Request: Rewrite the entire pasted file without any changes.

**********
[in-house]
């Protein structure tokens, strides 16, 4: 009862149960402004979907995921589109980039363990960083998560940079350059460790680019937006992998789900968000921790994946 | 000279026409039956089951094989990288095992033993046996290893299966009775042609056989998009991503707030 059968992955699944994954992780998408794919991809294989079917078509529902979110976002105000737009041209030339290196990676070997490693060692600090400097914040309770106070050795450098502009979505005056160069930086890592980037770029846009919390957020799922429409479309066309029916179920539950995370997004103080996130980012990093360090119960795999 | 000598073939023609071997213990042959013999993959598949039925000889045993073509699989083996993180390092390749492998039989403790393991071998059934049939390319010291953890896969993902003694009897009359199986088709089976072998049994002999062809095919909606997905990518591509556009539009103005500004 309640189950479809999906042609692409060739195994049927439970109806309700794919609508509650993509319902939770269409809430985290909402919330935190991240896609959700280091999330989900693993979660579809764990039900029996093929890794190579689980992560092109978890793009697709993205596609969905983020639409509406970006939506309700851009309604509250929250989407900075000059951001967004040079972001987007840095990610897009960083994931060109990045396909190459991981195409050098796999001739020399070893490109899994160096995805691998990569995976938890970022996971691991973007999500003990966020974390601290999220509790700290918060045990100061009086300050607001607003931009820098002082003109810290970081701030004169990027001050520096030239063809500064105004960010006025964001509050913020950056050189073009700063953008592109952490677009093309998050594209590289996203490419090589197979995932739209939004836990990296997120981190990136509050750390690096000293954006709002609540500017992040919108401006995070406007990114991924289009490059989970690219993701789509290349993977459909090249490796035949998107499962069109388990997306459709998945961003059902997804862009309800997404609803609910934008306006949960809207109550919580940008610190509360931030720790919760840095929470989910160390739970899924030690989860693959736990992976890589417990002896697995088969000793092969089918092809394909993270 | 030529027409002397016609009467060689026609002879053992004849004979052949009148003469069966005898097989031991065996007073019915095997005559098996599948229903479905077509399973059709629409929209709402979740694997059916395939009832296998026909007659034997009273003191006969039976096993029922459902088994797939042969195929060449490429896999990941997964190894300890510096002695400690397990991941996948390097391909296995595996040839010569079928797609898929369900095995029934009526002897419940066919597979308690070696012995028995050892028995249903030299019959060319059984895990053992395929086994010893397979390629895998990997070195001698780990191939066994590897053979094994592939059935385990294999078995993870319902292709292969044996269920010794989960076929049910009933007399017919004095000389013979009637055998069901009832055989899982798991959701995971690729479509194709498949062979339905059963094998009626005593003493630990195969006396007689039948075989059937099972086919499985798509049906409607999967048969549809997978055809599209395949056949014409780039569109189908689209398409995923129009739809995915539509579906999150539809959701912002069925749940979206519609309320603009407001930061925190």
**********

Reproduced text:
[in-house]
């Protein structure tokens, strides 16, 4: 009862149960402004979907995921589109980039363990960083998560940079350059460790680019937006992998789900968000921790994946 | 000279026409039956089951094989990288095992033993046996290893299966009775042609056989998009991503707030 059968992955699944994954992780998408794919991809294989079917078509529902979110976002105000737009041209030339290196990676070997490693060692600090400097914040309770106070050795450098502009979505005056160069930086890592980037770029846009919390957020799922429409479309066309029916179920539950995370997004103080996130980012990093360090119960795999 | 000598073939023609071997213990042959013999993959598949039925000889045993073509699989083996993180390092390749492998039989403790393991071998059934049939390319010291953890896969993902003694009897009359199986088709089976072998049994002999062809095919909606997905990518591509556009539009103005500004 309640189950479809999906042609692409060739195994049927439970109806309700794919609508509650993509319902939770269409809430985290909402919330935190991240896609959700280091999330989900693993979660579809764990039900029996093929890794190579689980992560092109978890793009697709993205596609969905983020639409509406970006939506309700851009309604509250929250989407900075000059951001967004040079972001987007840095990610897009960083994931060109990045396909190459991981195409050098796999001739020399070893490109899994160096995805691998990569995976938890970022996971691991973007999500003990966020974390601290999220509790700290918060045990100061009086300050607001607003931009820098002082003109810290970081701030004169990027001050520096030239063809500064105004960010006025964001509050913020950056050189073009700063953008592109952490677009093309998050594209590289996203490419090589197979995932739209939004836990990296997120981190990136509050750390690096000293954006709002609540500017992040919108401006995070406007990114991924289009490059989970690219993701789509290349993977459909090249490796035949998107499962069109388990997306459709998945961003059902997804862009309800997404609803609910934008306006949960809207109550919580940008610190509360931030720790919760840095929470989910160390739970899924030690989860693959736990992976890589417990002896697995088969000793092969089918092809394909993270 | 030529027409002397016609009467060689026609002879053992004849004979052949009148003469069966005898097989031991065996007073019915095997005559098996599948229903479905077509399973059709629409929209709402979740694997059916395939009832296998026909007659034997009273003191006969039976096993029922459902088994797939042969195929060449490429896999990941997964190894300890510096002695400690397990991941996948390097391909296995595996040839010569079928797609898929369900095995029934009526002897419940066919597979308690070696012995028995050892028995249903030299019959060319059984895990053992395929086994010893397979390629895998990997070195001698780990191939066994590897053979094994592939059935385990294999078995993870319902292709292969044996269920010794989960076929049910009933007399017919004095000389013979009637055998069901009832055989899982798991959701995971690729479509194709498949062979339905059963094998009626005593003493630990195969006396007689039948075989059937099972086919499985798509049906409607999967048969549809997978055809599209395949056949014409780039569109189908689209398409995923129009739809995915539509579906999150539809959701912002069925749940979206519609309320603009407001930061925190």